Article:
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“Designer carbon” boosts battery performance

June 1, 2015 7:51 am | by Mark Shwartz, Stanford Univ. | News | Comments

Stanford Univ. scientists have created a new carbon material that significantly boosts the performance of energy-storage technologies. Their results are featured in ACS Central Science. The new "designer carbon" is both versatile and controllable and represents a dramatic improvement over conventional activated carbon.

Making power plants more efficient

June 1, 2015 7:27 am | by David L. Chandler, MIT News Office | News | Comments

Most of the world’s electricity-producing power plants, whether powered by coal, natural gas or nuclear fission, make electricity by generating steam that turns a turbine. That steam then is condensed back to water, and the cycle begins again. But the condensers that collect the steam are quite inefficient, and improving them could make a big difference in overall power plant efficiency.

Who needs water to assemble DNA?

May 28, 2015 7:42 am | by John Toon, Georgia Institute of Technology | News | Comments

Scientists around the world are using the programmability of DNA to assemble complex nanometer-scale structures. Until now, however, production of these artificial structures has been limited to water-based environments, because DNA naturally functions inside the watery environment of living cells. Researchers at the Georgia Institute of Technology have now shown that they can assemble DNA nanostructures in a solvent containing no water.

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Spinning a new version of silk

May 28, 2015 7:22 am | by David L. Chandler, MIT News Office | News | Comments

After years of research decoding the complex structure and production of spider silk, researchers have now succeeded in producing samples of this exceptionally strong and resilient material in the laboratory. The new development could lead to a variety of biomedical materials made from synthesized silk with properties specifically tuned for their intended uses.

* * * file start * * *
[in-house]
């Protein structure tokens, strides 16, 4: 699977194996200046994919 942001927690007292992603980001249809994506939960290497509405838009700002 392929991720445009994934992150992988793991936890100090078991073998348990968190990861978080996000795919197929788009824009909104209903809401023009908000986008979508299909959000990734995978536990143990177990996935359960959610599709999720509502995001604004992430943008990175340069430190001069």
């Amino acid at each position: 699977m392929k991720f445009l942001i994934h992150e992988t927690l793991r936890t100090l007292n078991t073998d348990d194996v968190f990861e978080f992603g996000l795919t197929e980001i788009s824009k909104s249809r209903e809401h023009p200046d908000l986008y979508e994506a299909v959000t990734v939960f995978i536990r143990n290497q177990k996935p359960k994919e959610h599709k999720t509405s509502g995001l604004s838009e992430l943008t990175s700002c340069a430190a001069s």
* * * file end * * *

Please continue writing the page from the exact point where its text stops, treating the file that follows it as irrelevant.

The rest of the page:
Engineering phase changes in nanoparticle arrays

May 26, 2015 7:56 am | by Karen McNulty Walsh, Brookhaven National Laboratory | News | Comments

Scientists at Brookhaven National Laboratory have just taken a big step toward the goal of engineering dynamic nanomaterials whose structure and associated properties can be switched on demand. In a paper appearing in Nature Materials, they describe a way to selectively rearrange the nanoparticles in 3-D arrays to produce different configurations, or phases, from the same nanocomponents.

Slip sliding away

May 26, 2015 7:47 am | by Jared Sagoff, Argonne National Laboratory | News | Comments

Scientists at Argonne National Laboratory have found a way to use tiny diamonds and graphene to give friction the slip, creating a new material combination that demonstrates the rare phenomenon of “superlubricity.” The five-person Argonne team combined diamond nanoparticles, small patches of graphene and a diamond-like carbon material to create superlubricity, a highly-desirable property in which friction drops to near zero.

Turn that defect upside down

May 21, 2015 11:01 am | by Allison Mills, Michigan Technological Univ. | News | Comments

Most people see defects as flaws. A few Michigan Technological Univ. researchers, however, see them as opportunities. Twin boundaries may present an opportunity to improve lithium-ion batteries. The twin boundary defects act as energy highways and could help get better performance out of the batteries. This finding turns a previously held notion of material defects on its head.

Gauging materials’ physical properties from video

May 21, 2015 10:42 am | by Larry Hardesty, MIT News Office | News | Comments

Last summer, MIT researchers published a paper describing an algorithm that can recover intelligible speech from the analysis of the minute vibrations of objects in video captured through soundproof glass. In June, researchers from the same groups will describe how the technique can be adapted to infer material properties of physical objects, such as stiffness and weight, from video.

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New class of magnets could energize the world